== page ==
For this reason, it is worth introducing some form of moral and ethical resistance. Before any learning takes place, this mechanism checks whether the learning content will create morally or ethically objectionable results. If objectionable content is detected, it can select the conservative version. The easiest way of doing this is to identify obscene terms and assess the responses accordingly. However, this approach is not capable of precisely detecting passive aggressiveness (sarcasm and cynicism).

Learning based on explicit instructions

Some AI deal with this issue by reducing their ability to learn, so that they can only be taught using explicit instructions. Such instructions can typically be provided within the context of a conversation:

  1. User [Question]: What color is a Ferrari?
  2. AI [Answer 1a]: A Ferrari is a car. Cars are often black.
  3. User [Correction]: No, a Ferrari is usually red.
  4. AI [Confirmation]: I will take note of that.
  5. User [Question]: What color is a Ferrari?
  6. AI [Answer 1b]: A Ferrari is usually red.

Here too, the n:m principle should still be used. In other words, it should be possible for one question to have several potential answers. These can be linked with sessions or users, for instance, or be guided by the broader context.

In addition, the weighting of an answer should increase the more often it is used correctly. If, from now on, you repeatedly point out to the AI that Ferraris are generally red, then the weighting for this response will increase. The higher the weighting, the greater the likelihood that it will be provided as the answer – even if the AI can’t find a precise match during the speech recognition. Only corrections made by the user can reduce the weighting, or in extreme cases, replace the answer and thereby make it obsolete.


If AI has the ability to learn, then it also has something like a memory. However this memory is tightly bound to the question/answer pairs and should therefore be viewed as a long-term memory. Question/answer pairs also apply as standard across different sessions and for different users.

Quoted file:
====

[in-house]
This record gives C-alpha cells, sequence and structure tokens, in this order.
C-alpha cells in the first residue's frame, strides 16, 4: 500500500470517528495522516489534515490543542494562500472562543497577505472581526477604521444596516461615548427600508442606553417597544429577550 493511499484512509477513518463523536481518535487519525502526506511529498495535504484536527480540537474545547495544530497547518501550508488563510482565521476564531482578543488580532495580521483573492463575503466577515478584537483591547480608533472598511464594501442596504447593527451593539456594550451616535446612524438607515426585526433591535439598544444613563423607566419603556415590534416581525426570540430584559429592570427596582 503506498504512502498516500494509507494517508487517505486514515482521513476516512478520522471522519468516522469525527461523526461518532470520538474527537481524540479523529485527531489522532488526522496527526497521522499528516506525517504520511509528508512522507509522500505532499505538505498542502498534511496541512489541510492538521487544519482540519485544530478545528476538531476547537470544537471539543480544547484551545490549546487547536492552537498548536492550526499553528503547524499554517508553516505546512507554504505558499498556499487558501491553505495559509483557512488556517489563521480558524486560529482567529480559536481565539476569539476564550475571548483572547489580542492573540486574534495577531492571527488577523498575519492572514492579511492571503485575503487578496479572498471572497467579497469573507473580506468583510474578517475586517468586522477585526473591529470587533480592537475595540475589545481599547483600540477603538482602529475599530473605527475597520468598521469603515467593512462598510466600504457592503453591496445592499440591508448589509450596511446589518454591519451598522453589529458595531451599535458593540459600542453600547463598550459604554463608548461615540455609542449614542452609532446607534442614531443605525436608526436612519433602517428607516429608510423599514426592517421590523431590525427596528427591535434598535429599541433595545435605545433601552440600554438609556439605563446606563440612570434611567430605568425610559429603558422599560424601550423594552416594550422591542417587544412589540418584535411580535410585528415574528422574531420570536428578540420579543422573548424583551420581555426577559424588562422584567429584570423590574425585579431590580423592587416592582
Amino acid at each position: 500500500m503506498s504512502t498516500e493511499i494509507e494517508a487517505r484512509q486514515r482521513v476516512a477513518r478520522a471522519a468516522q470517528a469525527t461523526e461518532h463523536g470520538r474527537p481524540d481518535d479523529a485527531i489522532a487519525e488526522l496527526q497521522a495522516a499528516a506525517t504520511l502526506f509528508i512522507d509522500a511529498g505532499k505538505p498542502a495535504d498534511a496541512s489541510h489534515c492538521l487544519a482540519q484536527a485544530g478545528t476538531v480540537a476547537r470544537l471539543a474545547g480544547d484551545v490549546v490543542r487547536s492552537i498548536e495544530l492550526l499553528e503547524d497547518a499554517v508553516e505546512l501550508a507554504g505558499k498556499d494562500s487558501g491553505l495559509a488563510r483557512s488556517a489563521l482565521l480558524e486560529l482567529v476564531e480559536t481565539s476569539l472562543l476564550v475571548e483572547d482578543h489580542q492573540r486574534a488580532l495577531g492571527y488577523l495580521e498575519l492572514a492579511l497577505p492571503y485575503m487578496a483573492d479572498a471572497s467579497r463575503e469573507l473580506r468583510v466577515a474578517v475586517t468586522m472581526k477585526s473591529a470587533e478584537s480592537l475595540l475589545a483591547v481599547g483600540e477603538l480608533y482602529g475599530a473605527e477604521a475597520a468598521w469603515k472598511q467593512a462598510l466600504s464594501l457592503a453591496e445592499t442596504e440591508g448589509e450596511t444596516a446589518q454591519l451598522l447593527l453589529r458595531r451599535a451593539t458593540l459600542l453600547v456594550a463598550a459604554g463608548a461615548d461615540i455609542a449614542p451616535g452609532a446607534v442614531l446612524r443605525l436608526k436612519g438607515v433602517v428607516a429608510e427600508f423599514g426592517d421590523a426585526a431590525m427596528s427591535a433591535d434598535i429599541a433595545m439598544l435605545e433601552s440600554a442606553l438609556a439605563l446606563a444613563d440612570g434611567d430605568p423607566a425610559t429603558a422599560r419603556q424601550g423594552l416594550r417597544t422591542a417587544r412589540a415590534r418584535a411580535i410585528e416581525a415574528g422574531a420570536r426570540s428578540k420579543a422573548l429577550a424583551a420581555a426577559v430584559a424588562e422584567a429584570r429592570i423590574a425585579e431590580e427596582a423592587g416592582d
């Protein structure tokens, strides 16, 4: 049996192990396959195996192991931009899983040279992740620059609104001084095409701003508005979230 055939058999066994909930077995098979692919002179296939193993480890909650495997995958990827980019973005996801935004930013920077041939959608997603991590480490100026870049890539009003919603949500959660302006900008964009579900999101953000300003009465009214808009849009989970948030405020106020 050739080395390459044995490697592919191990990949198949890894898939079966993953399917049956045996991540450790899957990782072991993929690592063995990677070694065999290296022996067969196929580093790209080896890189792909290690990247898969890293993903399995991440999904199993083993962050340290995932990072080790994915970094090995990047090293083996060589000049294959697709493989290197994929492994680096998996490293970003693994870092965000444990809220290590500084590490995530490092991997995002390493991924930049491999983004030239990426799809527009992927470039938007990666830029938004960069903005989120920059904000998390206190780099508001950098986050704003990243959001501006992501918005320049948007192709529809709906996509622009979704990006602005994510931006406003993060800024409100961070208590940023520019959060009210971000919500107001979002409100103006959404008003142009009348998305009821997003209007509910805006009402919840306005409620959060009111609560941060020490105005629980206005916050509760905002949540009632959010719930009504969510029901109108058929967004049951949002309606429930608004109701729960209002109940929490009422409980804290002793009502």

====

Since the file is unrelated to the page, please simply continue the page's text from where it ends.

Short-term memory

In order to add a human dynamic to a conversation, AI requires a short-term memory. This can be achieved by linking information to sessions and/or user relationships. In principle, it works the same way as the long-term memory. But the technical implementation is different:


The different types of memories are prioritized differently. If something is stored in the short-term memory for a specific user, then this should be prioritized over the generalized short-term memory for all users and especially in relation to the long-term memory.

Exercises for the long-term memory

The human brain constantly ‘practices’ the information in the short-term memory, so that it becomes stored in the long-term memory. This is also possible with AI. At some point, the information becomes part of the permanent question/answer database. That is, once it has reached a certain logical weighting. In such instances, the confidentiality of personal information must be guaranteed. A secret entrusted to AI cannot suddenly be included in other conversations.